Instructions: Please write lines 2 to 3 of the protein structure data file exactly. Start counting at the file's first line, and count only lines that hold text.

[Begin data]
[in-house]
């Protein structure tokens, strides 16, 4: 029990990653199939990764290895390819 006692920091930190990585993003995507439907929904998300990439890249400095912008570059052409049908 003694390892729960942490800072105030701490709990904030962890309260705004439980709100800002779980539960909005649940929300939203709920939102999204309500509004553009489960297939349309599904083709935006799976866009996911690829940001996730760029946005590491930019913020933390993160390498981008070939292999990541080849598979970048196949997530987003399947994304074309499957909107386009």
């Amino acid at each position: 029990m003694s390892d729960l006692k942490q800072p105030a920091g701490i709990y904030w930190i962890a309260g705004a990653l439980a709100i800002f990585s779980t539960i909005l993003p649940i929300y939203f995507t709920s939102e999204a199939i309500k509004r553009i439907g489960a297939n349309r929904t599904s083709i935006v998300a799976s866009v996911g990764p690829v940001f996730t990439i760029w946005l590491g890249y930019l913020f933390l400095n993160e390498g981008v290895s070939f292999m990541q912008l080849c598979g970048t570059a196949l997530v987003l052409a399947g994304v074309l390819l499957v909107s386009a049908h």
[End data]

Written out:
């Protein structure tokens, strides 16, 4: 029990990653199939990764290895390819 006692920091930190990585993003995507439907929904998300990439890249400095912008570059052409049908 003694390892729960942490800072105030701490709990904030962890309260705004439980709100800002779980539960909005649940929300939203709920939102999204309500509004553009489960297939349309599904083709935006799976866009996911690829940001996730760029946005590491930019913020933390993160390498981008070939292999990541080849598979970048196949997530987003399947994304074309499957909107386009």
């Amino acid at each position: 029990m003694s390892d729960l006692k942490q800072p105030a920091g701490i709990y904030w930190i962890a309260g705004a990653l439980a709100i800002f990585s779980t539960i909005l993003p649940i929300y939203f995507t709920s939102e999204a199939i309500k509004r553009i439907g489960a297939n349309r929904t599904s083709i935006v998300a799976s866009v996911g990764p690829v940001f996730t990439i760029w946005l590491g890249y930019l913020f933390l400095n993160e390498g981008v290895s070939f292999m990541q912008l080849c598979g970048t570059a196949l997530v987003l052409a399947g994304v074309l390819l499957v909107s386009a049908h």